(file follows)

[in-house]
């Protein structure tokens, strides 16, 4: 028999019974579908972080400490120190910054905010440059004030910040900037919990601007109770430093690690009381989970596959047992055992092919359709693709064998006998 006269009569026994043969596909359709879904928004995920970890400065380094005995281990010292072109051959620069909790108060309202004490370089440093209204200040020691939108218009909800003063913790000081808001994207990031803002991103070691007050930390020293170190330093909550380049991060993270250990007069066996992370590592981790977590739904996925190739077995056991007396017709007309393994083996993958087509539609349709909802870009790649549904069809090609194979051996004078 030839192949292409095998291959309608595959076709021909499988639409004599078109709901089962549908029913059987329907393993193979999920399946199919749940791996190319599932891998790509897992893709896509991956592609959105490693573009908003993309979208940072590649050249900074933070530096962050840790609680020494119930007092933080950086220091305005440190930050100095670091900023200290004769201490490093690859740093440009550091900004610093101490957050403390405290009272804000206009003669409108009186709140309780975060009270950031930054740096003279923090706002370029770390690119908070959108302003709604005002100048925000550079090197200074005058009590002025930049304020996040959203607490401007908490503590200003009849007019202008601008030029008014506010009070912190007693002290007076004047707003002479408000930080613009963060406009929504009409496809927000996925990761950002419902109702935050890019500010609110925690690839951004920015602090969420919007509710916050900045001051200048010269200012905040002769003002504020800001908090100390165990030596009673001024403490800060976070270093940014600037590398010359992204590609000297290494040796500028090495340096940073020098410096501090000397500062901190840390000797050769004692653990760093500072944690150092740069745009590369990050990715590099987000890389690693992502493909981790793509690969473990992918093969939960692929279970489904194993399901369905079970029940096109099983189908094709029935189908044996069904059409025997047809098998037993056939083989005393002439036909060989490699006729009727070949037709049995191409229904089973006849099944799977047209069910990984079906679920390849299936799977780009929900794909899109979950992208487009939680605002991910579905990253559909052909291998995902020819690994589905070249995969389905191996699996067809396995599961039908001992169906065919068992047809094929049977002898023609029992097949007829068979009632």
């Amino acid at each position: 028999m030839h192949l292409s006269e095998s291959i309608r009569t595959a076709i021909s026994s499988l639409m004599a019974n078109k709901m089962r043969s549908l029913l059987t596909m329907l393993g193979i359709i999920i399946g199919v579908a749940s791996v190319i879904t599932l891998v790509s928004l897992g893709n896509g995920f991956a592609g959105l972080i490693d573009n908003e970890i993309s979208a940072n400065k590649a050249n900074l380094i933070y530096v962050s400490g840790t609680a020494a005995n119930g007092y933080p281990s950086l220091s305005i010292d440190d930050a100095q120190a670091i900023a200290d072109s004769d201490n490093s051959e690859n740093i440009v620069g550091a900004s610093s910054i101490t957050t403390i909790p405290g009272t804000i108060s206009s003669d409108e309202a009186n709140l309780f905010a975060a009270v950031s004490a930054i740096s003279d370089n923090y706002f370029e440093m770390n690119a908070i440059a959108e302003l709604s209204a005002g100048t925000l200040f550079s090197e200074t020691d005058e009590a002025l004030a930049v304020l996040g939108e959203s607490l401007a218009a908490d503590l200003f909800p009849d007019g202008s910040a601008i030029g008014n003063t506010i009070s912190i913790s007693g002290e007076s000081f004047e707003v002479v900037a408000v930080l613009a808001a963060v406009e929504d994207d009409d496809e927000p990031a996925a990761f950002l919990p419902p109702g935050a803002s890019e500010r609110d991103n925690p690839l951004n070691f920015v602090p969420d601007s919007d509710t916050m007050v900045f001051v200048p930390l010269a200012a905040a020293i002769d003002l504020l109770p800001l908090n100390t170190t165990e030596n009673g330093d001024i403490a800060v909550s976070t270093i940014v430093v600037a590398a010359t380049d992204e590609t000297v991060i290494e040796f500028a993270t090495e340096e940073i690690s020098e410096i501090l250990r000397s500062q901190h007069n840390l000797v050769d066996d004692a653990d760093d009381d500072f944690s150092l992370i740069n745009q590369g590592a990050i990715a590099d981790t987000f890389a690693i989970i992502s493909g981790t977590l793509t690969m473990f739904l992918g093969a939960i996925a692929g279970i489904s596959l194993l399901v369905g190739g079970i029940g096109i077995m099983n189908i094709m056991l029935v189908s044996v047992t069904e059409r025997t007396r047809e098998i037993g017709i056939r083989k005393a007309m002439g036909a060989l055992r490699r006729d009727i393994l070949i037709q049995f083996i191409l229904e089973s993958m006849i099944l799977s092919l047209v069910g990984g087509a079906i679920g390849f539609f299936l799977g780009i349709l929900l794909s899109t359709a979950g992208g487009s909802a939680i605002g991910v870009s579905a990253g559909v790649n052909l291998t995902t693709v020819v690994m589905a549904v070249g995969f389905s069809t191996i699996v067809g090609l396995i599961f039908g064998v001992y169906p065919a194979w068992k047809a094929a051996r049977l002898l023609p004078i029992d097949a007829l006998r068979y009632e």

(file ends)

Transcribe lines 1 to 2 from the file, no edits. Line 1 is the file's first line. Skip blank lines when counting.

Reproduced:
[in-house]
């Protein structure tokens, strides 16, 4: 028999019974579908972080400490120190910054905010440059004030910040900037919990601007109770430093690690009381989970596959047992055992092919359709693709064998006998 006269009569026994043969596909359709879904928004995920970890400065380094005995281990010292072109051959620069909790108060309202004490370089440093209204200040020691939108218009909800003063913790000081808001994207990031803002991103070691007050930390020293170190330093909550380049991060993270250990007069066996992370590592981790977590739904996925190739077995056991007396017709007309393994083996993958087509539609349709909802870009790649549904069809090609194979051996004078 030839192949292409095998291959309608595959076709021909499988639409004599078109709901089962549908029913059987329907393993193979999920399946199919749940791996190319599932891998790509897992893709896509991956592609959105490693573009908003993309979208940072590649050249900074933070530096962050840790609680020494119930007092933080950086220091305005440190930050100095670091900023200290004769201490490093690859740093440009550091900004610093101490957050403390405290009272804000206009003669409108009186709140309780975060009270950031930054740096003279923090706002370029770390690119908070959108302003709604005002100048925000550079090197200074005058009590002025930049304020996040959203607490401007908490503590200003009849007019202008601008030029008014506010009070912190007693002290007076004047707003002479408000930080613009963060406009929504009409496809927000996925990761950002419902109702935050890019500010609110925690690839951004920015602090969420919007509710916050900045001051200048010269200012905040002769003002504020800001908090100390165990030596009673001024403490800060976070270093940014600037590398010359992204590609000297290494040796500028090495340096940073020098410096501090000397500062901190840390000797050769004692653990760093500072944690150092740069745009590369990050990715590099987000890389690693992502493909981790793509690969473990992918093969939960692929279970489904194993399901369905079970029940096109099983189908094709029935189908044996069904059409025997047809098998037993056939083989005393002439036909060989490699006729009727070949037709049995191409229904089973006849099944799977047209069910990984079906679920390849299936799977780009929900794909899109979950992208487009939680605002991910579905990253559909052909291998995902020819690994589905070249995969389905191996699996067809396995599961039908001992169906065919068992047809094929049977002898023609029992097949007829068979009632």